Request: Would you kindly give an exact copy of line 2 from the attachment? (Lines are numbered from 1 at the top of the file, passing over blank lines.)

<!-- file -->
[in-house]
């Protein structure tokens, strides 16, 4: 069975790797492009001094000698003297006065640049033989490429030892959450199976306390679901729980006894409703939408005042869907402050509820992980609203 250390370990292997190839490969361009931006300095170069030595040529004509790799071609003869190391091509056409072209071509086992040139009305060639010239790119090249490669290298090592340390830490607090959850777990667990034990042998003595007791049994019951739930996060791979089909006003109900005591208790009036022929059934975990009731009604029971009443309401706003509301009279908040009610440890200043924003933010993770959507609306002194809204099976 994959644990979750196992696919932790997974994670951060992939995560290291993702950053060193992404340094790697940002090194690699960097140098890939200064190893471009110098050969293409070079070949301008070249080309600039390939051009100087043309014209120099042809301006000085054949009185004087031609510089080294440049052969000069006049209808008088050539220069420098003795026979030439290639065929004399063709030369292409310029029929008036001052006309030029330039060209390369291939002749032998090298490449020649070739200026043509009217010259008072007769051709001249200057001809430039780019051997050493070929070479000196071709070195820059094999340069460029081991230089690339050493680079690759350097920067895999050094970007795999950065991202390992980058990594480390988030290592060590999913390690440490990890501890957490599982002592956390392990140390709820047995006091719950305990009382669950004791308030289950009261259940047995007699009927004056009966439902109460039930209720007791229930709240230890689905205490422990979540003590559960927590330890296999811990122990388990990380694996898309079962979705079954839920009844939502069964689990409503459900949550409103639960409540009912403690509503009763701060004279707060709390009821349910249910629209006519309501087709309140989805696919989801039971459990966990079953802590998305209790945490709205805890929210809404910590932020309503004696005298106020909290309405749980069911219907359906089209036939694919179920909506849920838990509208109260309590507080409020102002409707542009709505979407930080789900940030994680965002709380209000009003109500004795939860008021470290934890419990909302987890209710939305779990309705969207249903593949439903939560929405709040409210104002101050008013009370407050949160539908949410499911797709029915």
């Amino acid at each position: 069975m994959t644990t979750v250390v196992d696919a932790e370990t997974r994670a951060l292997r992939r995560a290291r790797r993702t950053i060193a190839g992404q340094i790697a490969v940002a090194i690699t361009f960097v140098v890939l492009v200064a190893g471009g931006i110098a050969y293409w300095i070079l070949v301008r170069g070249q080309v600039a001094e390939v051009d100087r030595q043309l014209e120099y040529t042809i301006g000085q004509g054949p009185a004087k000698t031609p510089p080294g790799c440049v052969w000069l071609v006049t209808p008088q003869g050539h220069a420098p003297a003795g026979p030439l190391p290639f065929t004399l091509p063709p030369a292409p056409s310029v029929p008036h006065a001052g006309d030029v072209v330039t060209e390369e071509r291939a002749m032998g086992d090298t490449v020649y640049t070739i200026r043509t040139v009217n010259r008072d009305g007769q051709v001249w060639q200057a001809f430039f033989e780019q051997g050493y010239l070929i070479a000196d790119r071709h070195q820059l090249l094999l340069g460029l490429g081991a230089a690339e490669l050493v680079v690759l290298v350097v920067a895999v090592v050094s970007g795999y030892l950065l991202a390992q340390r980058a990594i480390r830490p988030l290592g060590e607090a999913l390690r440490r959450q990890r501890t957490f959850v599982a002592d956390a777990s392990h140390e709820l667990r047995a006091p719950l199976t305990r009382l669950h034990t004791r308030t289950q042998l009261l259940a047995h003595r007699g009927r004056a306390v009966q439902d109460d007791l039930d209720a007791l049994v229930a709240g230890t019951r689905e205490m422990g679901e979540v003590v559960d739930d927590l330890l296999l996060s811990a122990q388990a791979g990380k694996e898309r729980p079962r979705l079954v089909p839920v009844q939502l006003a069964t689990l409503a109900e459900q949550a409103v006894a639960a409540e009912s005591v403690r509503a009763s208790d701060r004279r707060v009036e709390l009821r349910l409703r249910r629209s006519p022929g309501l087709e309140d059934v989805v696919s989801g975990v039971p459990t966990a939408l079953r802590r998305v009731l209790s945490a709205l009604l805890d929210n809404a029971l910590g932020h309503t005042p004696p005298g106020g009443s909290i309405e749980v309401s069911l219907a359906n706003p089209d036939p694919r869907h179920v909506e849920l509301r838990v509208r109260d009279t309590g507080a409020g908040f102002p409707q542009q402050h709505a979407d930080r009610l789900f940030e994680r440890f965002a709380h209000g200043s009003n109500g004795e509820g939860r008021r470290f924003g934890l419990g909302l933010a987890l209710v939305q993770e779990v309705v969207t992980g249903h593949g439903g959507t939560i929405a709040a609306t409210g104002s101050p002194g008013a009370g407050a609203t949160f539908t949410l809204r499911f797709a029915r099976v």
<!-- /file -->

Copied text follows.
């Protein structure tokens, strides 16, 4: 069975790797492009001094000698003297006065640049033989490429030892959450199976306390679901729980006894409703939408005042869907402050509820992980609203 250390370990292997190839490969361009931006300095170069030595040529004509790799071609003869190391091509056409072209071509086992040139009305060639010239790119090249490669290298090592340390830490607090959850777990667990034990042998003595007791049994019951739930996060791979089909006003109900005591208790009036022929059934975990009731009604029971009443309401706003509301009279908040009610440890200043924003933010993770959507609306002194809204099976 994959644990979750196992696919932790997974994670951060992939995560290291993702950053060193992404340094790697940002090194690699960097140098890939200064190893471009110098050969293409070079070949301008070249080309600039390939051009100087043309014209120099042809301006000085054949009185004087031609510089080294440049052969000069006049209808008088050539220069420098003795026979030439290639065929004399063709030369292409310029029929008036001052006309030029330039060209390369291939002749032998090298490449020649070739200026043509009217010259008072007769051709001249200057001809430039780019051997050493070929070479000196071709070195820059094999340069460029081991230089690339050493680079690759350097920067895999050094970007795999950065991202390992980058990594480390988030290592060590999913390690440490990890501890957490599982002592956390392990140390709820047995006091719950305990009382669950004791308030289950009261259940047995007699009927004056009966439902109460039930209720007791229930709240230890689905205490422990979540003590559960927590330890296999811990122990388990990380694996898309079962979705079954839920009844939502069964689990409503459900949550409103639960409540009912403690509503009763701060004279707060709390009821349910249910629209006519309501087709309140989805696919989801039971459990966990079953802590998305209790945490709205805890929210809404910590932020309503004696005298106020909290309405749980069911219907359906089209036939694919179920909506849920838990509208109260309590507080409020102002409707542009709505979407930080789900940030994680965002709380209000009003109500004795939860008021470290934890419990909302987890209710939305779990309705969207249903593949439903939560929405709040409210104002101050008013009370407050949160539908949410499911797709029915």